For the vast majority of people looking for new enterprise software, the task can be very daunting. Unless you are steeped in software technology, there is far more that you can’t compare, than you can. It’s like an iceberg, people see the tip and know there is far more under the water that cannot easily be seen. Comparing software is analogous – what you see is a small portion of the application, the tip if you will, with the vast majority unseen and seemingly incomparable.
So what do we do in this situation? We look at more superficial aspects, things we can “get our arms around” and ASSUME what’s “below the waterline” is the same. This, as you can imagine, can lead to poor decisions that will affect your company for years to come.
I don’t want to have your eyes glaze over with technical details, so we won’t go there. Instead, we’ll investigate what we can easily see, some key attributes “above the water”, that give us clues as to what’s below the water.
You should consider this the FIRST attribute to discover and in my opinion is the most critical. Can you trust the software provider you are considering? Not just the salesperson or the friendly technical support person or trainer, can you trust the company as a whole to care about your business? Although you may initially think you are just purchasing software, you are really entering into a long-term relationship; a partnership.
Like choosing a spouse, you can’t enter into this relationship thinking you can change them into the perfect partner you want – ain’t goin to happen. You need to dig beyond their promises and look into how they’ve corporately acted/reacted in the past. Unlike the disclaimers you get when picking mutual funds for your 401k, past performance IS DIRECTLY RELATED to future performance.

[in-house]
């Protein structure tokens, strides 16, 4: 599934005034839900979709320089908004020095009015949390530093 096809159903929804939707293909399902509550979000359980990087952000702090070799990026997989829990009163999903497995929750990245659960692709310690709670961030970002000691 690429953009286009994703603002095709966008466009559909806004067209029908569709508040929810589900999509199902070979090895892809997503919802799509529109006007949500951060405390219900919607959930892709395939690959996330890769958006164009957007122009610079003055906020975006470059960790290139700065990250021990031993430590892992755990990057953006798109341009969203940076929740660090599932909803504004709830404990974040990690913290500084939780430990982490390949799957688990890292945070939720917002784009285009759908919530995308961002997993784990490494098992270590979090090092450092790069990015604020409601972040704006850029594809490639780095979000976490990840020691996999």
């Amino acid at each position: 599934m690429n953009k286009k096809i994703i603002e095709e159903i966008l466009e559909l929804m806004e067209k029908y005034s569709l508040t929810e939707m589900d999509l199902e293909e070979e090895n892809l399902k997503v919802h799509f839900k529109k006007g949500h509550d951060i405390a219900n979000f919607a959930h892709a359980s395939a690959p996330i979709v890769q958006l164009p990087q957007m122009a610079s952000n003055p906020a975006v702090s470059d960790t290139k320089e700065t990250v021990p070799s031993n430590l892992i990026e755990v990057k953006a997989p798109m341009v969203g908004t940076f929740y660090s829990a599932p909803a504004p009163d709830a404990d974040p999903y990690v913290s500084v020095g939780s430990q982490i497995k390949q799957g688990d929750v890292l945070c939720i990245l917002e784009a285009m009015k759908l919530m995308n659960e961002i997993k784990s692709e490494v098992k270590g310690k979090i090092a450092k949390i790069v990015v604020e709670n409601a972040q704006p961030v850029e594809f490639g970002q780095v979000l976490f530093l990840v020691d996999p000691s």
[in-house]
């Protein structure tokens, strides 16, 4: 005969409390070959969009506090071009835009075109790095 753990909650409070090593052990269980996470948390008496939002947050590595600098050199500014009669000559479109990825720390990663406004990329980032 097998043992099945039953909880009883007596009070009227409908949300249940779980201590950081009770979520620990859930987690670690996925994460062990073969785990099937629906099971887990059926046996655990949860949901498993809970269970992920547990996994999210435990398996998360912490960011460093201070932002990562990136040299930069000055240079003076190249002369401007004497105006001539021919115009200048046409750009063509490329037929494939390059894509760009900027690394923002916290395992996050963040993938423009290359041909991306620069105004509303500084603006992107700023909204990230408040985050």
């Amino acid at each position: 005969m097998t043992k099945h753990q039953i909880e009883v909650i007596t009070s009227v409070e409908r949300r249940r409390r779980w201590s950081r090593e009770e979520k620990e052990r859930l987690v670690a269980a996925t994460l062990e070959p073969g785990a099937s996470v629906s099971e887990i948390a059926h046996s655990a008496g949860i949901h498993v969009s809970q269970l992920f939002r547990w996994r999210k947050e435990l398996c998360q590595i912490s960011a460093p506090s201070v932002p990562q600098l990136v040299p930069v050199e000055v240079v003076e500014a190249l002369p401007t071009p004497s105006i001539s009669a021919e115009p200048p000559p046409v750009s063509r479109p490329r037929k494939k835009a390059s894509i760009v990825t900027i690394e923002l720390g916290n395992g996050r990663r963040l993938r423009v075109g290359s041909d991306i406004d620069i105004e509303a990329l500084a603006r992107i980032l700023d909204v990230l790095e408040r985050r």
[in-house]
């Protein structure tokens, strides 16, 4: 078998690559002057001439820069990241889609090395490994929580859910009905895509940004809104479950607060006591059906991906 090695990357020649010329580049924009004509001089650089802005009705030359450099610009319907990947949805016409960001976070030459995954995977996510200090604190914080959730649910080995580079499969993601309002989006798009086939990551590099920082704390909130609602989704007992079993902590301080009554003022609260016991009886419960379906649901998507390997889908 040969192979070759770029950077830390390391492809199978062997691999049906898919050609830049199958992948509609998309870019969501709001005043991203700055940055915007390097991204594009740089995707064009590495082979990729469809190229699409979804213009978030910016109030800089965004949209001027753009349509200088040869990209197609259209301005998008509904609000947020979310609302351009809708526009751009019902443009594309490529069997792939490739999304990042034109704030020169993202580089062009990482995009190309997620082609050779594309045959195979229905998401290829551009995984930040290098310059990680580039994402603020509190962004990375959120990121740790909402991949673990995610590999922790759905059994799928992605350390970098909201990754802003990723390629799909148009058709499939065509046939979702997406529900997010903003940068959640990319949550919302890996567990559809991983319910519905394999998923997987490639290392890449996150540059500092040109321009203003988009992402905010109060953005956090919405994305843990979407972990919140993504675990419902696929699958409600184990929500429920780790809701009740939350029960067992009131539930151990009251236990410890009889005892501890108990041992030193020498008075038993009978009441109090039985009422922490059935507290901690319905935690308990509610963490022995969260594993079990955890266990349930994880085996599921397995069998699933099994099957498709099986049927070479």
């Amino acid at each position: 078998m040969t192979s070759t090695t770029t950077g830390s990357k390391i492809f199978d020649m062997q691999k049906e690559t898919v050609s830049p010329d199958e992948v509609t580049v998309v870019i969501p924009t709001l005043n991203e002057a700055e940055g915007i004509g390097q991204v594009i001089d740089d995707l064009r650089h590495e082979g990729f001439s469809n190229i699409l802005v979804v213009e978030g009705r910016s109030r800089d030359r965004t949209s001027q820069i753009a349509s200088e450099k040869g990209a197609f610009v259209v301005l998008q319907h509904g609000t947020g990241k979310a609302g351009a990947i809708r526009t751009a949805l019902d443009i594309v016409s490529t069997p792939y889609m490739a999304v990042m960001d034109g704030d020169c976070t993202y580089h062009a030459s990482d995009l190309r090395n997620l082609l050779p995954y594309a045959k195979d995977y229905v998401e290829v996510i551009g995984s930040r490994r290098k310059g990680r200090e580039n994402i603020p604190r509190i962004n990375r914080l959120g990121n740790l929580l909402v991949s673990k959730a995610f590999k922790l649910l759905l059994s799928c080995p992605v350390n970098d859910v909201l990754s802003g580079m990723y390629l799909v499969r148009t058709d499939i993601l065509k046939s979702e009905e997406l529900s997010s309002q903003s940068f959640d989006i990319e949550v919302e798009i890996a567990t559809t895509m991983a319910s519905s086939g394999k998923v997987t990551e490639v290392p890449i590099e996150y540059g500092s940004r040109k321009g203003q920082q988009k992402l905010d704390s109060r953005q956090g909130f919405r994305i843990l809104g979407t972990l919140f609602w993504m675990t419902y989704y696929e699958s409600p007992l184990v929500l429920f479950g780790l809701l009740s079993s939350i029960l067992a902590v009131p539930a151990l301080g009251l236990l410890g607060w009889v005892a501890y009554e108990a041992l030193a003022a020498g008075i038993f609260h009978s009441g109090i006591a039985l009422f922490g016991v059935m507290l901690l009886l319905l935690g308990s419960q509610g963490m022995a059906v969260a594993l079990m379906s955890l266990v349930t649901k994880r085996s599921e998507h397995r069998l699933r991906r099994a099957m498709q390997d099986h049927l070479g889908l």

Is the software company known for following through with their promises, or do they consistently disappoint? Does reality parallel rhetoric? Look beyond claims of hundreds of sales, and ask how many still use the software? How many of their customers consider the maintenance updates important enough to keep current by upgrading? In other words, are their customers satisfied enough with the relationship and find enough value to reinvest in it annually? Ask not only for several references of current customers, ask for several FORMER customers, then be sure to call each of them. You need balanced information and opinion. Ask around your associations, like MTI, and your peers, what’s the consensus?
Trust is a BIG DEAL, and if it’s not there, nothing else matters. Next time we will discuss the next attribute you need to discover, Technology.
Todd Wenzel, CEO/CTO
Throughput | Bluestreak, an MTI Diamond Sponsor.